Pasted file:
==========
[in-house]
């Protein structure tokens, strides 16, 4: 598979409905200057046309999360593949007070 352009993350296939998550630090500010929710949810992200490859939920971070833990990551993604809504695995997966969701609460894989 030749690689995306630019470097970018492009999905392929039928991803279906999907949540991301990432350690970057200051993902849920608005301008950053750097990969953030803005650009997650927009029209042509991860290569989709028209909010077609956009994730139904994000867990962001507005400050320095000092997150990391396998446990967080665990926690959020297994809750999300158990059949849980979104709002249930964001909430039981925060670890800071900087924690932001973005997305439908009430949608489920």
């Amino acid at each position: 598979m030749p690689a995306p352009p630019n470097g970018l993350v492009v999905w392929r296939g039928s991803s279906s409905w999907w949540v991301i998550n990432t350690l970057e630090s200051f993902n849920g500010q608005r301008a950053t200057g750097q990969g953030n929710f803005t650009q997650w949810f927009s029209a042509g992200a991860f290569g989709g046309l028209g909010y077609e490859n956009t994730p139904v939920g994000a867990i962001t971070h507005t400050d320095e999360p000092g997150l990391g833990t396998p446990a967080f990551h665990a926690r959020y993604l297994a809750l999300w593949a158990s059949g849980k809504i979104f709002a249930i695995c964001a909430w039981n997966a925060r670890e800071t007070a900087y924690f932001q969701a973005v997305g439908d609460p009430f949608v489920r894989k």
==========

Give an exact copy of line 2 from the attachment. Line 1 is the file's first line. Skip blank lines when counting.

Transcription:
């Protein structure tokens, strides 16, 4: 598979409905200057046309999360593949007070 352009993350296939998550630090500010929710949810992200490859939920971070833990990551993604809504695995997966969701609460894989 030749690689995306630019470097970018492009999905392929039928991803279906999907949540991301990432350690970057200051993902849920608005301008950053750097990969953030803005650009997650927009029209042509991860290569989709028209909010077609956009994730139904994000867990962001507005400050320095000092997150990391396998446990967080665990926690959020297994809750999300158990059949849980979104709002249930964001909430039981925060670890800071900087924690932001973005997305439908009430949608489920």